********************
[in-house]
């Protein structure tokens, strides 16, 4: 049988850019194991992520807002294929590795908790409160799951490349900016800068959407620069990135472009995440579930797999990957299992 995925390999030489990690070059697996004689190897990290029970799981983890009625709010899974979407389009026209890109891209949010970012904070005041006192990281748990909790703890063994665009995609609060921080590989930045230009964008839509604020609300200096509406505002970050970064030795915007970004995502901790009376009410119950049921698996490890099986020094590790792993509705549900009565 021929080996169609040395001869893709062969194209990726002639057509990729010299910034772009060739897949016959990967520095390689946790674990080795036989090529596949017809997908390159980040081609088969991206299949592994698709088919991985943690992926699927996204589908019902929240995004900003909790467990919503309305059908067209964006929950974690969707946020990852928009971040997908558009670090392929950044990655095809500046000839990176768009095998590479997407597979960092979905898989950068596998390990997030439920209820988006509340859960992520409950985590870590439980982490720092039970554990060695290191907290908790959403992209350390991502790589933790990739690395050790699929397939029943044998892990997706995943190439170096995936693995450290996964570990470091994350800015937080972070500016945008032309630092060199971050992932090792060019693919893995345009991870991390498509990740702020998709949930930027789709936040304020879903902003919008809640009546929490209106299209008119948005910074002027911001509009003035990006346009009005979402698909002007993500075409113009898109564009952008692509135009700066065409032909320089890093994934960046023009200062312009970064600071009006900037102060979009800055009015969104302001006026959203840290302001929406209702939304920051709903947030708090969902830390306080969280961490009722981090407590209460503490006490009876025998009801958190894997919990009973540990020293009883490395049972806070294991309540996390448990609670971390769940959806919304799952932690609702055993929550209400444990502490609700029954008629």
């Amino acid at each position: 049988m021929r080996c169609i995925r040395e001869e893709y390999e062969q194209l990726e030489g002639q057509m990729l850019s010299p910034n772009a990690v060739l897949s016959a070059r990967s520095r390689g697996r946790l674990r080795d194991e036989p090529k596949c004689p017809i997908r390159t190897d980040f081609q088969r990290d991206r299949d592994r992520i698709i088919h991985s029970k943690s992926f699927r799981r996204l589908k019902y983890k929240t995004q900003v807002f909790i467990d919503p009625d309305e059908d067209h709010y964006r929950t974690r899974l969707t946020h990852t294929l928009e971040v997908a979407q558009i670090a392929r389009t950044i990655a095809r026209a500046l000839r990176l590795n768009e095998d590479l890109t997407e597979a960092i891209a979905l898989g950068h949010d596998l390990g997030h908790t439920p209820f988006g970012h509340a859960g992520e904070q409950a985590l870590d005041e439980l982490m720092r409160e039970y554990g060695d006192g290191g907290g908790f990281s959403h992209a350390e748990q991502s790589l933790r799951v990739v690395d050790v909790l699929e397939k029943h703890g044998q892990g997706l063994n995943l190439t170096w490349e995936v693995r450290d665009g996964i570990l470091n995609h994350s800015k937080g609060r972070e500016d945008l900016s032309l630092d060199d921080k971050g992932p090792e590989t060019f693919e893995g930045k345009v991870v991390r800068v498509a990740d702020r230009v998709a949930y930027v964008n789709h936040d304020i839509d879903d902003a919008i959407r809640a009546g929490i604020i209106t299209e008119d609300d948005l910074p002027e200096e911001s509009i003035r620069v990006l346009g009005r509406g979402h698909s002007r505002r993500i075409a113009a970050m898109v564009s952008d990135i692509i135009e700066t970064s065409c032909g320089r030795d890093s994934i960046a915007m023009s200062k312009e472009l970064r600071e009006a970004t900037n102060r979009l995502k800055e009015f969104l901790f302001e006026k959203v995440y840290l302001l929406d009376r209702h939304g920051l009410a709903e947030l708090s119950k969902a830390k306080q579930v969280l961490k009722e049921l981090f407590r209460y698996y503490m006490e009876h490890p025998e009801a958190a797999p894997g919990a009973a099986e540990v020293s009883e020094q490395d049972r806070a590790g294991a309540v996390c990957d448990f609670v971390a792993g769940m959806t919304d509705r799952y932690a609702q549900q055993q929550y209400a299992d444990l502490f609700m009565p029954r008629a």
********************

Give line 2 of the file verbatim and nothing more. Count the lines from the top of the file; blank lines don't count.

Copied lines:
């Protein structure tokens, strides 16, 4: 049988850019194991992520807002294929590795908790409160799951490349900016800068959407620069990135472009995440579930797999990957299992 995925390999030489990690070059697996004689190897990290029970799981983890009625709010899974979407389009026209890109891209949010970012904070005041006192990281748990909790703890063994665009995609609060921080590989930045230009964008839509604020609300200096509406505002970050970064030795915007970004995502901790009376009410119950049921698996490890099986020094590790792993509705549900009565 021929080996169609040395001869893709062969194209990726002639057509990729010299910034772009060739897949016959990967520095390689946790674990080795036989090529596949017809997908390159980040081609088969991206299949592994698709088919991985943690992926699927996204589908019902929240995004900003909790467990919503309305059908067209964006929950974690969707946020990852928009971040997908558009670090392929950044990655095809500046000839990176768009095998590479997407597979960092979905898989950068596998390990997030439920209820988006509340859960992520409950985590870590439980982490720092039970554990060695290191907290908790959403992209350390991502790589933790990739690395050790699929397939029943044998892990997706995943190439170096995936693995450290996964570990470091994350800015937080972070500016945008032309630092060199971050992932090792060019693919893995345009991870991390498509990740702020998709949930930027789709936040304020879903902003919008809640009546929490209106299209008119948005910074002027911001509009003035990006346009009005979402698909002007993500075409113009898109564009952008692509135009700066065409032909320089890093994934960046023009200062312009970064600071009006900037102060979009800055009015969104302001006026959203840290302001929406209702939304920051709903947030708090969902830390306080969280961490009722981090407590209460503490006490009876025998009801958190894997919990009973540990020293009883490395049972806070294991309540996390448990609670971390769940959806919304799952932690609702055993929550209400444990502490609700029954008629």